Tuesday, January 9, 2007

Dinner at Eight

dir. George Cukor

Eight people in a frame of Dinner at Eight. Eight is great!

January 8, 2007 -

Robert Altman recently passed away. Sometime last year I saw him speak at the Museum of the Moving Image, and he was rambunctious as ever, if not as physically nimble. It was prior to the release of his final movie, A Prairie Home Companion. The audience had yet to see the picture, but Mr. Altman assured the audience it was about death. That got a chuckle, and he assured everyone that he was serious. Upon its release, some critics hailed its profundity, often discussing the morbid and somehow optimistic themes. Upon the great Mr. Altman’s death, even more discussed its poignancy and timeliness. Nonetheless, A Prairie Home Companion is not a great movie, and though he would never speak lowly of any of his pictures, I cannot imagine how heart-wrenching and affecting Prairie would be if it were half the movie Dinner at Eight is.

Renowned as a comedy classic, Dinner at Eight is an ensemble picture about a time lost and the depression that accompanies loss, both metaphorical and literal. The American Depression looms heavy over every frame of the picture, which is fairly remarkable, considering the amount glitz and bling it also carries. A former silent movie star, played by John Barrymore, is penniless and drunk. A 3rd generation shipping tycoon, played by John’s brother Lionel Barrymore, is losing his business to the stockholders and his life to illness. An aging stage actress, played by Marie Dressler, is drowning in pelts and forced to sell out a friend to die with her lifestyle intact. These characters are not falling from working class to the bread line, but from extremely rich and famous, to not so rich and a bit infamous. Their young brides and children, groomed for high society in The Roaring 20s are the most worrisome. The older folks make unspoken reference to The Great War, whilst the young ones have no reference or fortitude, because seriousness goes unspoken.

Like A Prairie Home Companion, Dinner at Eight is about a bittersweet last hurrah. Again like Prairie, in preparation for the “hurrah,” the “unspoken” personal and impersonal boils to the surface. Dinner at Eight leisurely introduces its mammoth cast of characters two-by-two. Typically a third enters the scene and then we follow them until it all loops back into itself. The leisurely pace, scene-by-scene is no doubt due to the fact that it is adapted from a stage play, but the structure works wonders for keeping everyone straight, observing them initially in their natural state and then watching the bulldozers come through. Gradually the scenes get quicker and quicker as we get closer to Friday, 8:00PM, and the tension becomes almost unbearable. When the clock tolls seven times it seems as though these characters cannot take another emotional blow, but the quiet cool with which they receive each hit somehow makes it more devastating than crying and screaming. It seems in their nature to cry and scream, as the actors ham up the humor and trifling problems, but for the most part, the outbursts remain trivial and comic. As the serious overwhelms the dinner party, they raise their heads high, full of the knowledge that this Dinner at Eight will be their collective last supper.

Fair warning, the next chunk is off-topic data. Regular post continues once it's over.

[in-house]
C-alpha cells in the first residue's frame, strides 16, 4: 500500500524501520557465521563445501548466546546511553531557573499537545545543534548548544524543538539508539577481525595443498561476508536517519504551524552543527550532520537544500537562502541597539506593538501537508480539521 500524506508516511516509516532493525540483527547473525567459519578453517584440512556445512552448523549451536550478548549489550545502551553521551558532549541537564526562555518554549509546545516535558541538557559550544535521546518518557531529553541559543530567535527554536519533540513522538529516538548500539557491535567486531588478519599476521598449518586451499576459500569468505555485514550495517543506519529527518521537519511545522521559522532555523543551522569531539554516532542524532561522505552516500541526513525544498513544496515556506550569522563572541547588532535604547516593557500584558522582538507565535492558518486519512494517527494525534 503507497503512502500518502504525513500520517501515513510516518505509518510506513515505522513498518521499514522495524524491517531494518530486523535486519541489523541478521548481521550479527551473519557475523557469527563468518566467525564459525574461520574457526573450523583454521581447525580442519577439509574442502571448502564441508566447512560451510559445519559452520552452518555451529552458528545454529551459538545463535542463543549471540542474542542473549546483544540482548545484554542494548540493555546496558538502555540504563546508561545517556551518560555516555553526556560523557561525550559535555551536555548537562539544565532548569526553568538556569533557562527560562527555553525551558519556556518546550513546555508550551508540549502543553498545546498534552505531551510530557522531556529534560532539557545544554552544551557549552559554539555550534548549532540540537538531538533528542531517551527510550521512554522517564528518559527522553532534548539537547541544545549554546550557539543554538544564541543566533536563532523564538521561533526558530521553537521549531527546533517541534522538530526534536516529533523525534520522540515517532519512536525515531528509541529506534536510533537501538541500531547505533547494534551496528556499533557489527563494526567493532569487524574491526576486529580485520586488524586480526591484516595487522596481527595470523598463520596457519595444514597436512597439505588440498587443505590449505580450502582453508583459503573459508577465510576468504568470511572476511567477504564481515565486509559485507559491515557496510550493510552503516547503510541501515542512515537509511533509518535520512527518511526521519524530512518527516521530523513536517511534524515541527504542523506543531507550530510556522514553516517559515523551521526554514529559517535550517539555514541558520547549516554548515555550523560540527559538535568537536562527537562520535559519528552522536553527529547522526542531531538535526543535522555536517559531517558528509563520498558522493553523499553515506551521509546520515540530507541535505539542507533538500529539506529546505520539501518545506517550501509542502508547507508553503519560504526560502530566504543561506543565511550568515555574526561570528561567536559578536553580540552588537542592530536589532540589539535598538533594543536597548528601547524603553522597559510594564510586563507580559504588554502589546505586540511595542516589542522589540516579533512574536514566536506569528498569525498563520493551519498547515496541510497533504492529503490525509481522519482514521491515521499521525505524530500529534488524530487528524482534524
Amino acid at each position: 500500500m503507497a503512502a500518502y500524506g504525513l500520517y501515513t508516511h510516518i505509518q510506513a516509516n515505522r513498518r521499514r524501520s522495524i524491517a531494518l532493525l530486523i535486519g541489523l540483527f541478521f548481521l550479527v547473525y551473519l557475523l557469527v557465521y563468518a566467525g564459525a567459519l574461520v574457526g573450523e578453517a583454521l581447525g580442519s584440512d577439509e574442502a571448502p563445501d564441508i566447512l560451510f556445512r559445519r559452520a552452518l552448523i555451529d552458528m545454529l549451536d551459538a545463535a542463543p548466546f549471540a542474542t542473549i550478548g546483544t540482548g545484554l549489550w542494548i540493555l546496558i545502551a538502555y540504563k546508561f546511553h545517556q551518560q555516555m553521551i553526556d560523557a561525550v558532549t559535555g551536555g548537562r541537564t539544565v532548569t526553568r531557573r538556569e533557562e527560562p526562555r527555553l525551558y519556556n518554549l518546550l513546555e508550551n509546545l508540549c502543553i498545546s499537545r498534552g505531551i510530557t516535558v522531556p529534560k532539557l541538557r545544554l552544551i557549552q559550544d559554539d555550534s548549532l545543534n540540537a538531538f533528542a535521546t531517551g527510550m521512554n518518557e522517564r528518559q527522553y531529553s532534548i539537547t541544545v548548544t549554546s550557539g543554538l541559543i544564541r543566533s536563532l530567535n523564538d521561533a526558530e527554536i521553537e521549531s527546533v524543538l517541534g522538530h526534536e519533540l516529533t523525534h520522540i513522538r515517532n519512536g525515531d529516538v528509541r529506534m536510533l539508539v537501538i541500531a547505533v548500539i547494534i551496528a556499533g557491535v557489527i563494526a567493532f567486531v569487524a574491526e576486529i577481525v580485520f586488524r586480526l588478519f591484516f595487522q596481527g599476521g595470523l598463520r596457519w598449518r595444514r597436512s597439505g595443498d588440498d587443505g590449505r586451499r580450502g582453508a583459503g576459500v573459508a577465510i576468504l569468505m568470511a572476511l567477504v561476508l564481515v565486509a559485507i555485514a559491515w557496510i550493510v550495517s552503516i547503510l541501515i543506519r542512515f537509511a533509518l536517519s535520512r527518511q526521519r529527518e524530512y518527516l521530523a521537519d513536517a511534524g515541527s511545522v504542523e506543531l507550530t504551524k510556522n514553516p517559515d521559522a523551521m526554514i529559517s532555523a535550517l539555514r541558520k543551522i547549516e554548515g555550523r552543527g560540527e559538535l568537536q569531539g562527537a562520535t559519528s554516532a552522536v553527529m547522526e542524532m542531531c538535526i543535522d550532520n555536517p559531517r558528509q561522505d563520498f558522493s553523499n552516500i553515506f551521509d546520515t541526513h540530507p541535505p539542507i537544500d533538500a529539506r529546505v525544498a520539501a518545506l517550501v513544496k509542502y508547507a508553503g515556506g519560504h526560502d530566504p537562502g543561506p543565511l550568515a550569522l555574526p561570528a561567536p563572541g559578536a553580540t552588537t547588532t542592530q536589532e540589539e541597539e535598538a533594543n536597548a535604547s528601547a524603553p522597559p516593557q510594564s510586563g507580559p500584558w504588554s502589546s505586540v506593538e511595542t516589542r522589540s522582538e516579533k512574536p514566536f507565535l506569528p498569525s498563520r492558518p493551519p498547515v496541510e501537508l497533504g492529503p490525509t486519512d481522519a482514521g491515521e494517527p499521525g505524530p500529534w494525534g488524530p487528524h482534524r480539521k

A comedy classic? It logically can be regarded as such due to the overwritten theatricality of the script compounded with overacting and the discreetly charming portrayal of the dying bourgeoisie. The comic timing in some scenes is uncanny, and a scene where a distraught servant describes a shockingly bloody incident to the Mrs. of the house is one for the history books. It is clear Dinner at Eight is as well, and it lives on in the films of Robert Altman (most literally in the tagline of the masterpiece Gosford Park – “Tea at Four. Dinner at Eight. Murder at Midnight.”).

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